The aim of the analysis is to predict whether customers pay back their loans given some information on the customers. In order to do this, we build a model that does the following:
 It first imputes missing values using knearest neighbors
 All factor variables are converted to numerics using dummy encoding
 The data is first centered then scaled.
In order to validate the algorithm, data is first split into a train and test set using initial_split
, training
, testing
.
The recipe trained on the train data (see steps above) is then applied to the test data.
10.5.4.1 recipes
library("tidymodels")
library("rsample")
data("credit_data", package = "modeldata")
set.seed(55)
train_test_split = initial_split(credit_data)
credit_train = training(train_test_split)
credit_test = testing(train_test_split)
rec = recipe(Status ~ ., data = credit_train) %>%
step_knnimpute(all_predictors()) %>%
step_dummy(all_predictors(), all_numeric()) %>%
step_center(all_numeric()) %>%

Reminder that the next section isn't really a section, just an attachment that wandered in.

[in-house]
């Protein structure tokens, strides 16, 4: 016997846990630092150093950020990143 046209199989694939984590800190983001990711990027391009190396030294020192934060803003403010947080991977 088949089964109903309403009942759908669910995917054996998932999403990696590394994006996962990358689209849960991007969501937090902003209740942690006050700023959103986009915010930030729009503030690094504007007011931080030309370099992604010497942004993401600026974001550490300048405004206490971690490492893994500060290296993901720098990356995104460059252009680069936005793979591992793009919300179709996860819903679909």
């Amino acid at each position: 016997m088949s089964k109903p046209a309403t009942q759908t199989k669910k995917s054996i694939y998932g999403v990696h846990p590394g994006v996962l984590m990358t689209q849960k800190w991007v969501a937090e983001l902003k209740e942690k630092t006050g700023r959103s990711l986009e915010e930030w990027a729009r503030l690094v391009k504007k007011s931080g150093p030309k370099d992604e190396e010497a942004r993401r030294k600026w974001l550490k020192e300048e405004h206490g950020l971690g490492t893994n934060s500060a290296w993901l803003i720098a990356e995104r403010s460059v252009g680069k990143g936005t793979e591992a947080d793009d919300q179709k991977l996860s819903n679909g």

step_scale(all_numeric())
trained_rec = prep(rec, training = credit_train)
# Apply to train and test set
train_data < bake(trained_rec, new_data = credit_train)
test_data < bake(trained_rec, new_data = credit_test)
Afterwards, the transformed data can be used during train and predict:
10.5.4.2 mlr3pipelines
The same analysis can be performed in mlr3pipelines.
Note, that for now we do not impute via knn
but instead via sampling.
library("data.table")
library("mlr3")
library("mlr3learners")
library("mlr3pipelines")
data("credit_data", package = "modeldata")
set.seed(55)
# Create the task
task = as_task_classif(credit_data, target = "Status")
# Build up the Pipeline:
g = po("imputesample", id = "impute") %>>%
po("encode", method = "onehot") %>>%
po("scale") %>>%
po("learner", lrn("classif.ranger", num.trees = 200, mtry = 12))
# We can visualize what happens to the data using the `plot` function:
g$plot()
# And we can use `mlr3's` full functionality be wrapping the Graph into a GraphLearner.
glrn = as_learner(g)
resample(task, glrn, rsmp("holdout"))